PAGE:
Find out why this nonprofit organization that helps grieving kids and adults cope with death chose to salvage their ruined building, instead of bringing in the wrecking ball …
By now, There’s nothing left of the stately three-story Colonial home that once occupied this lot on S.E. 52nd Avenue, in the Creston-Kenilworth Neighborhood.
Story and photos by David F. Ashton
As we’ve been reporting, the colonnaded East Portland home on SE 52nd Avenue just south of Foster Road, that housed the Dougy Center for Grieving Children & Families, was left in ruins by an arson fire in June, 2009.
“As we get ready to rebuild,” explained their Executive Director, Donna Schuurman, “We contracted with Portland’s DeConstruction Services to remove the remains of the charred structure in July.”
Donna Schuurman, Executive Director of the Dougy Center for Grieving Children & Families, and Shawn Crowe, a deconstructionist with DeConstruction Services, look at the rubble that remains in the basement of what once was their main building.
In addition to being more ecologically sound than simply demolishing the decades-old house and dumping an estimated 19,639 cubic feet of reusable building materials into a landfill, Schuurman said there also were philosophical reasons.
“This crime – the arson – left the staff, volunteers, and some of the clients feeling victimized. But, knowing a lot of the building materials will be reused – both in our new building, and other places – helps temper the pain of having it burned down,” Schuurman mused. “Even though that criminal hasn’t been caught, at least in this way something good can happen from something that’s really a bad thing.”
This old-growth lumber, salvaged from the deconstructed building, will be incorporated in the Dougy Center’s new home.
Deconstruction uncovers superb building materials
Shawn Crowe, deconstructionist with the ReBuilding Center’s DeConstruction Services – the organization that also salvaged materials from Marysville School – said older buildings are more difficult to deconstruct. “There are many layers of interior, exterior, and flooring material. We remove them, layer-after-layer. But there is a lot of good material here.”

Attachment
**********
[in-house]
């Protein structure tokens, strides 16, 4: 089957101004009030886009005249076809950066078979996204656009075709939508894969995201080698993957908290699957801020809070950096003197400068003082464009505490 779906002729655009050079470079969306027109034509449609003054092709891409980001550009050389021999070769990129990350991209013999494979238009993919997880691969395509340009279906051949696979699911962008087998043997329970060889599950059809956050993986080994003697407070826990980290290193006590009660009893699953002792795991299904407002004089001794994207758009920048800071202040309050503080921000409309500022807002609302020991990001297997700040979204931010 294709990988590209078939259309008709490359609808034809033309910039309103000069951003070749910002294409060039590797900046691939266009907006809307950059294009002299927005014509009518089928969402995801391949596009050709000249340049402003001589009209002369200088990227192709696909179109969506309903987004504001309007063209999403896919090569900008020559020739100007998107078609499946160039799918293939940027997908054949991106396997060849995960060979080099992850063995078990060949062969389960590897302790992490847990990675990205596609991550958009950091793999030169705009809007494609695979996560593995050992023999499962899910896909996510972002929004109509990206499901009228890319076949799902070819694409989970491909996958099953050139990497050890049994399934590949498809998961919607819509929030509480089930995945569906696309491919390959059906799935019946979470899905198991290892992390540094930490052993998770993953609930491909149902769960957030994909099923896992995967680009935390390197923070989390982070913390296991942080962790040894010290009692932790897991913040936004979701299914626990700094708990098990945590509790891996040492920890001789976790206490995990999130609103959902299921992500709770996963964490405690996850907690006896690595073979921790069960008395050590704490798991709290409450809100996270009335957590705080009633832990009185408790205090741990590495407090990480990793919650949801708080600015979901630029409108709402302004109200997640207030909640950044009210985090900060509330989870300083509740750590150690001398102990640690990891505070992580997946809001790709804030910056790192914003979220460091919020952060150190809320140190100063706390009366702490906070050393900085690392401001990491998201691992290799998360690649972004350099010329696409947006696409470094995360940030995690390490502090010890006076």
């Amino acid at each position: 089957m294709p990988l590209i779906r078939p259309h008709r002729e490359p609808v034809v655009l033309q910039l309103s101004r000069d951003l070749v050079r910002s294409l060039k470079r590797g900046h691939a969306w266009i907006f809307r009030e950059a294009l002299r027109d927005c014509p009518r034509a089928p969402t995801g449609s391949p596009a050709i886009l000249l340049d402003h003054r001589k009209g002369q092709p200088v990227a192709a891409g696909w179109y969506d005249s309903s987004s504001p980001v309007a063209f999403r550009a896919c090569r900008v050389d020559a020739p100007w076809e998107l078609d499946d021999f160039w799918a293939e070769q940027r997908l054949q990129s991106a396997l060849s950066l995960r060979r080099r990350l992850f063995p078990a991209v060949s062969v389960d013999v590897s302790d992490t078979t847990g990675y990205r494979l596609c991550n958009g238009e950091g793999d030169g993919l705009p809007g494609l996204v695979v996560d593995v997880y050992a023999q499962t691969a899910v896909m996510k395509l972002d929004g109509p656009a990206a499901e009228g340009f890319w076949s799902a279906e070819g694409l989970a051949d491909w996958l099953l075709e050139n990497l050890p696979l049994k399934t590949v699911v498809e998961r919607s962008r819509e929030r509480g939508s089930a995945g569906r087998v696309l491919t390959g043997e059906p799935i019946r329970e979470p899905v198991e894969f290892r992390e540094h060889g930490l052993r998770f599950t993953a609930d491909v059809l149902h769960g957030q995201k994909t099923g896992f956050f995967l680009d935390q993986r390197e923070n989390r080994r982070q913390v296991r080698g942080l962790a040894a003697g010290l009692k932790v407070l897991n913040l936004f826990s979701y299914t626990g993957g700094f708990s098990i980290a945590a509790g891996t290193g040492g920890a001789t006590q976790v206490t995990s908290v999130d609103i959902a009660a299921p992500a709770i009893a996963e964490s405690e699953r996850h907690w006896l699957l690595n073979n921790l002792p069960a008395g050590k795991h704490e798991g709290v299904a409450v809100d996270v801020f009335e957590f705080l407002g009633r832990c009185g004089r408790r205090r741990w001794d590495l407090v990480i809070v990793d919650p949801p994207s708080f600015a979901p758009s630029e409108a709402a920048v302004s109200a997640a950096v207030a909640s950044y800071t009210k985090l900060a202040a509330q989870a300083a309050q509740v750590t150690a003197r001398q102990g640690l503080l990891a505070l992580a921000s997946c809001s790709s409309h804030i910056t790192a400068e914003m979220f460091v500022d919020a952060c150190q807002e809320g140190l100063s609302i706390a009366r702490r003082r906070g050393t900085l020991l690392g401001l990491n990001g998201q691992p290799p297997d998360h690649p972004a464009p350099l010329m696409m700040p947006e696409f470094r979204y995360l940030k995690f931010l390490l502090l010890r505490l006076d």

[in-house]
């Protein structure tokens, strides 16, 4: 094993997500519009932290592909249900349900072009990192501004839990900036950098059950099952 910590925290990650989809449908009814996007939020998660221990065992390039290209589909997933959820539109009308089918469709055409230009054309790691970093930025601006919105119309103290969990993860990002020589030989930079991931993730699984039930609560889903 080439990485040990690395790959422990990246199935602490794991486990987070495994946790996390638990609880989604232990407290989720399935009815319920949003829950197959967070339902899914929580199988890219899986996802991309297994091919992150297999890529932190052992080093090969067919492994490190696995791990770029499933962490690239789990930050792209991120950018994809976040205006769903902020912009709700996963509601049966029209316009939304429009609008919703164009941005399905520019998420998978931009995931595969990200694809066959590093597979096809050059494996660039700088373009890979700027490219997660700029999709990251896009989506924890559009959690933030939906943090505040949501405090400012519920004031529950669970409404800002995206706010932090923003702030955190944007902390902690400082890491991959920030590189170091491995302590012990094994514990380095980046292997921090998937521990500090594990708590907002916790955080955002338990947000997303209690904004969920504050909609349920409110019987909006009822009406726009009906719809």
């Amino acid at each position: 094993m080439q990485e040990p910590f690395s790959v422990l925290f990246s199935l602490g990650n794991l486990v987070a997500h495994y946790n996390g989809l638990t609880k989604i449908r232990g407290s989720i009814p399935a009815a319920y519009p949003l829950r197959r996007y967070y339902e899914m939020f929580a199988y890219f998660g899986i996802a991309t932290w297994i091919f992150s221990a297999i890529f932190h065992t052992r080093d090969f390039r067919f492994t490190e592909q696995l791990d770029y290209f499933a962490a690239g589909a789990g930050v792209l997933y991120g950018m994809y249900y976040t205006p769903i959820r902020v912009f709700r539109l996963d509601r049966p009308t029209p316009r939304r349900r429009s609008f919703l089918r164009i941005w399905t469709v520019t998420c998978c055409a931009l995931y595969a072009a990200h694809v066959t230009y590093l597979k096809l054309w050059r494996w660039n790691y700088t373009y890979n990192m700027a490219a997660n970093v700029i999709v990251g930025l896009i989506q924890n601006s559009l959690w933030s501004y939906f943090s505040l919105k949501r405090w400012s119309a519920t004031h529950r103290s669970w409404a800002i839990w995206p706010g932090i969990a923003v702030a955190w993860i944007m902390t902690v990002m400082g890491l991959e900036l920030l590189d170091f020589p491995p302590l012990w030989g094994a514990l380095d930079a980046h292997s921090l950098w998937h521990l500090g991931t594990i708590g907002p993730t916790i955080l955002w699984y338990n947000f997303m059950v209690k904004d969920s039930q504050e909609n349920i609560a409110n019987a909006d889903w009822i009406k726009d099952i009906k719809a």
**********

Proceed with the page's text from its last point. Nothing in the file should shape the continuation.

Pointing out some of the splendid building materials saved during the deconstruction process, Crowe r added, “We were able to salvage about 75% of the building materials. For example, artists buy these single-pane sash windows. And, this rough-cut 2 x 10, old-growth, true dimensioned lumber is valuable. I’m told the Dougy Center is keeping it; they’ll build furniture, or perhaps a front door, out of it.”
Plywood sits in another pile, and wood flooring in another. “People snap up the used flooring like hotcakes – it’s got many uses,” Crowe informed. “And, we’ll scoop up the bricks; many of them will be reused, and others will be recycled.”
Shawn Crowe, of DeConstruction Services, checks over the old growth, true dimension 2 x 4s, 2 x 12s, and 6 x 6s taken out of the deconstructed former Dougy Center.
Mission continues while planning carefully for the future
Looking ahead, Schuurman said, they’ve been surveying volunteers and staff about how their new building might be designed. “By the end of September, we should be able to be able to give our teams of architects the information they can use to design a building that makes best use of our space.”
With temporary space they’ve rented on NE Glisan Street, the Dougy Center’s work continues. “Right now, we’re serving more children than ever – about 400 youngsters, and 275 adults,” the center’s director said.
Schuurman said they haven’t started a rebuilding fundraising campaign yet. “While the insurance settlement was fair, it likely won’t cover the vision of the new building we would like to have. But we probably won’t know the cost of the new building we envision until February or March.”
To learn more about this unique nonprofit organization, call them at (503) 775-5683; or see their website: CLICK HERE to view it.
© 2010 David F. Ashton ~ East Portland News